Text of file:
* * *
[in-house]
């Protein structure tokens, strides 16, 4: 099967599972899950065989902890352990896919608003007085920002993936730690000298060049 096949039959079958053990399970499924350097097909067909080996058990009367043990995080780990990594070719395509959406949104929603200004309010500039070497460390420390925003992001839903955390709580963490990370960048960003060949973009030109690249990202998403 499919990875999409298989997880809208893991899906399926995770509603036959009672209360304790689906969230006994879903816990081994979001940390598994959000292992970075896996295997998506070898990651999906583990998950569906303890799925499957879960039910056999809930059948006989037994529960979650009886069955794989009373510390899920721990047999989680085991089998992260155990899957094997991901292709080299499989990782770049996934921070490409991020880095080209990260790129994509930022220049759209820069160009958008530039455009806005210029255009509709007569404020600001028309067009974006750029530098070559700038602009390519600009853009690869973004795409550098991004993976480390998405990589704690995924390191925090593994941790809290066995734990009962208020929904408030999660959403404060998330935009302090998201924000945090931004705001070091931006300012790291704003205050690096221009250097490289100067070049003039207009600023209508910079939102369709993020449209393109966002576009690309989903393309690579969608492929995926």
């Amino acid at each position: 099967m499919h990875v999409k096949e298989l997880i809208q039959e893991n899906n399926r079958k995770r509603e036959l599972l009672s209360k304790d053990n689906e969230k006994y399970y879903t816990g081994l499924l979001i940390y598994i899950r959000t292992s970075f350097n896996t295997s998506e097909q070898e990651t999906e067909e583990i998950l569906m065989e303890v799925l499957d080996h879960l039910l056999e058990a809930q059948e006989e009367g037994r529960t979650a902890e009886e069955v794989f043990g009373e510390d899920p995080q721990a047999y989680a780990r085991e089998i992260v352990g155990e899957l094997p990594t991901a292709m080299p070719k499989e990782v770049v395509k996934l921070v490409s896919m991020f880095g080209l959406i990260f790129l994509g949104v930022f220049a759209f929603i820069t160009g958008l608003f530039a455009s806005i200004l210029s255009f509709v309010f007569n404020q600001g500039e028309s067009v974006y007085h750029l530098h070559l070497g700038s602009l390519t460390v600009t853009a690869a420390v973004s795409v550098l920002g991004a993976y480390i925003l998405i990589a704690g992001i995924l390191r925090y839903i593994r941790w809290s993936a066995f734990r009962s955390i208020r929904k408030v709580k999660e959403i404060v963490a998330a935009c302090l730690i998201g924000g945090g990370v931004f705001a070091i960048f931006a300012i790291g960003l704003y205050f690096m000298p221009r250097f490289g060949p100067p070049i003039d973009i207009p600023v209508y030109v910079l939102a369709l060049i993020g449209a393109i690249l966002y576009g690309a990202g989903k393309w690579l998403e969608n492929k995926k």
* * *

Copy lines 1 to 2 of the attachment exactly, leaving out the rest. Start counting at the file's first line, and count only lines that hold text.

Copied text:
[in-house]
């Protein structure tokens, strides 16, 4: 099967599972899950065989902890352990896919608003007085920002993936730690000298060049 096949039959079958053990399970499924350097097909067909080996058990009367043990995080780990990594070719395509959406949104929603200004309010500039070497460390420390925003992001839903955390709580963490990370960048960003060949973009030109690249990202998403 499919990875999409298989997880809208893991899906399926995770509603036959009672209360304790689906969230006994879903816990081994979001940390598994959000292992970075896996295997998506070898990651999906583990998950569906303890799925499957879960039910056999809930059948006989037994529960979650009886069955794989009373510390899920721990047999989680085991089998992260155990899957094997991901292709080299499989990782770049996934921070490409991020880095080209990260790129994509930022220049759209820069160009958008530039455009806005210029255009509709007569404020600001028309067009974006750029530098070559700038602009390519600009853009690869973004795409550098991004993976480390998405990589704690995924390191925090593994941790809290066995734990009962208020929904408030999660959403404060998330935009302090998201924000945090931004705001070091931006300012790291704003205050690096221009250097490289100067070049003039207009600023209508910079939102369709993020449209393109966002576009690309989903393309690579969608492929995926």